North Sky Capital, which manages a series of impact secondaries funds, has hired a European managing director to help it capitalise on an expected boom in impact secondaries.
“We think 2023 is going to be a boom year for secondaries investors generally, and impact secondaries specifically,” Scott Barrington, founder of North Sky, told New Private Markets, “because so many institutions are going through a denominator effect problem where stocks and bonds have fallen [in value] over 2022 and – given their allocation policies – [institutions] are currently overallocated to private equity. Which means there is going to be a lot of selling activity.”
“We’ve already seen a lot of that, and we have a robust pipeline of opportunities we are working on right now; we expect that’s just going to continue and probably get bigger as 2023 goes on,” said Barrington.
In order to build capacity in Europe, North Sky has hired sustainable investment veteran Stefan den Doelder from Stafford Capital Partners. Den Doelder has spent the last two and a half years as a partner and member of Stafford’s investment committee, responsible for $1 billion in sustainable and impact private equity funds and co-investments. He has been involved in sustainable private equity investment since 2006, with multiple stints at both Robeco and Stafford.
Den Doelder told New Private Markets he was making the move to North Sky for two reasons: “One is that secondaries are very attractive in the coming years, and definitely impact secondaries. Two is that North Sky, as a specialised firm, is well placed to capitalise on that.”
North Sky was a pioneer of the impact-focused secondaries space; it raised its first vehicle in 2013. It is currently raising Fund VI, having fully invested its $220 million fifth fund. The firm declined to comment on fundraising activity, but according to PEI Group data, it is targeting $350 million for Fund VI.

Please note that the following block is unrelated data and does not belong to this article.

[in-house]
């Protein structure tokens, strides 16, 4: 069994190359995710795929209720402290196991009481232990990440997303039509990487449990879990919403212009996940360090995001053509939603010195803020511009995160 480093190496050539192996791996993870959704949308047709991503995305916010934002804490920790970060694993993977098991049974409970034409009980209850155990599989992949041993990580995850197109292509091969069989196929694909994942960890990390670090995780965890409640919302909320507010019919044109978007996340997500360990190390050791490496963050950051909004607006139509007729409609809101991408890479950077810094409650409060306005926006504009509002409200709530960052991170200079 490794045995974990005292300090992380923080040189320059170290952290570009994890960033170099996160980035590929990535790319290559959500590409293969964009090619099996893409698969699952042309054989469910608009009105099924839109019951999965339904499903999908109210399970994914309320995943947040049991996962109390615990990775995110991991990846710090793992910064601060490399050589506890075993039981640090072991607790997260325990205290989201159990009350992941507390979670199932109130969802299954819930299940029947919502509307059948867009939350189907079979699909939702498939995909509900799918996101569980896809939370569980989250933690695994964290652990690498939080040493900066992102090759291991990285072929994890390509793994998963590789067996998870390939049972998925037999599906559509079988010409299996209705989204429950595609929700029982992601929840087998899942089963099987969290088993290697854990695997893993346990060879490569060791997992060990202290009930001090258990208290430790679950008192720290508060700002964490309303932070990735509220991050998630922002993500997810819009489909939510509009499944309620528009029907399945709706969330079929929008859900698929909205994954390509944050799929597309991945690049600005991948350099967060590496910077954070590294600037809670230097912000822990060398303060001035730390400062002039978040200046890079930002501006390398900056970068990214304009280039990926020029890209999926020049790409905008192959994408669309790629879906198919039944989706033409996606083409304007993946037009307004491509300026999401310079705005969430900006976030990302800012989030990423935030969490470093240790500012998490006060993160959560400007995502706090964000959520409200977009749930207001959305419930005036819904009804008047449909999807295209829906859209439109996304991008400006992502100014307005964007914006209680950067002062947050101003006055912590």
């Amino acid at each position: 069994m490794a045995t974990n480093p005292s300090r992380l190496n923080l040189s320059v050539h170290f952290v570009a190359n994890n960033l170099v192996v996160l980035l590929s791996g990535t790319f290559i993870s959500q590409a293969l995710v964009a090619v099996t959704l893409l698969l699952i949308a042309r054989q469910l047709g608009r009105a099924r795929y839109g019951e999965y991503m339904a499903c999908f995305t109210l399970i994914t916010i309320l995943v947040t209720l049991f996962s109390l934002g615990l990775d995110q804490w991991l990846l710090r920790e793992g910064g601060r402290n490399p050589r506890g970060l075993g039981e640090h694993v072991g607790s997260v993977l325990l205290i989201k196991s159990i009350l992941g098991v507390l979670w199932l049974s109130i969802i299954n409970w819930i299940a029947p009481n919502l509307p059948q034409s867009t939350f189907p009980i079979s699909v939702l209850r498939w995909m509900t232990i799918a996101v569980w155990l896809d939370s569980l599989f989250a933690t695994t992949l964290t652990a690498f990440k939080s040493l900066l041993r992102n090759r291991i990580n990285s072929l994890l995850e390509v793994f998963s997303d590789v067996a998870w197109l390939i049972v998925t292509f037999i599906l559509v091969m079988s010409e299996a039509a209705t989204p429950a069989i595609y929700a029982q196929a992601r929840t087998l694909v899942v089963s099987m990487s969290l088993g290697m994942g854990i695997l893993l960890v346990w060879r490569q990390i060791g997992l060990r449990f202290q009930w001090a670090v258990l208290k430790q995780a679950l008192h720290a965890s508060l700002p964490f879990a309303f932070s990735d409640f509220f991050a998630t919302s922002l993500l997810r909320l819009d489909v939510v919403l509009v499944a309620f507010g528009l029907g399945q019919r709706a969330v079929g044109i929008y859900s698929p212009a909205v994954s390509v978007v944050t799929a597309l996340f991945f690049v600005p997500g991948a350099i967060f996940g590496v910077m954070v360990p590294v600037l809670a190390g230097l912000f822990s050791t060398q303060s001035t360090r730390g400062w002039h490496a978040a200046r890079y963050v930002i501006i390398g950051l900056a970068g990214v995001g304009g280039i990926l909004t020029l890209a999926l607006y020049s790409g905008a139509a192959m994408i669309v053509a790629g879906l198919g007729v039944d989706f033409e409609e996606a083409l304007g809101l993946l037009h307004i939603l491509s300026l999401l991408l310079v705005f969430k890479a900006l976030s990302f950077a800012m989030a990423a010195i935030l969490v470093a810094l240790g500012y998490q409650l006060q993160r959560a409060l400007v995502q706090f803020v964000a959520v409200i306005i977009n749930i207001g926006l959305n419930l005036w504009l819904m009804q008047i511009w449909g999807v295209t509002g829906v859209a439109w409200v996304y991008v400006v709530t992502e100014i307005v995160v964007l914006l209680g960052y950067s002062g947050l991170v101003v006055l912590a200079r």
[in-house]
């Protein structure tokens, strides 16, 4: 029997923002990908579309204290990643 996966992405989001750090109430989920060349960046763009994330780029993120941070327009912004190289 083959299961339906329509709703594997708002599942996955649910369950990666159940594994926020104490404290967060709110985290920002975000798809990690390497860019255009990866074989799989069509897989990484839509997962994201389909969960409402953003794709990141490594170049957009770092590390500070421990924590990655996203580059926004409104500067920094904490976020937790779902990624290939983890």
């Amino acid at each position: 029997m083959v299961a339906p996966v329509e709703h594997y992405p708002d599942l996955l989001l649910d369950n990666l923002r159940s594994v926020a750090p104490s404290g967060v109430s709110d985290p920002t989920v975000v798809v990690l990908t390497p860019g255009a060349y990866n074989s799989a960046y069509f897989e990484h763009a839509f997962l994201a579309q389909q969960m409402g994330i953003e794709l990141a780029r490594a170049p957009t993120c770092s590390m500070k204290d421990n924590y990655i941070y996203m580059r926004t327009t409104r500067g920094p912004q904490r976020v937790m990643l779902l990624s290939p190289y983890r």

A private fund secondaries market grows in the wake of a booming primary fundraising market. The explosive growth in primary fundraising for impact investment of the last few years bodes well for those in a position to provide liquidity to investors.
North Sky’s impact secondaries business has historically been a global one, Barrington told New Private Markets, so the addition of den Doelder and any future European recruits will expand the firm’s capacity (both for dealmaking and fundraising) but will not change the geographic profile of the fund programme.
“While we have been investing worldwide since 2004, Stefan will enhance our coverage of developed markets outside of North America, in particular the UK, Europe and Israel, said Tom Jorgensen, co-head of impact secondaries at the firm, in a press release. “North Sky intends to hire additional employees to support the firm’s global investment strategy.”
Separately North Sky manages a series of North America-focused infrastructure funds.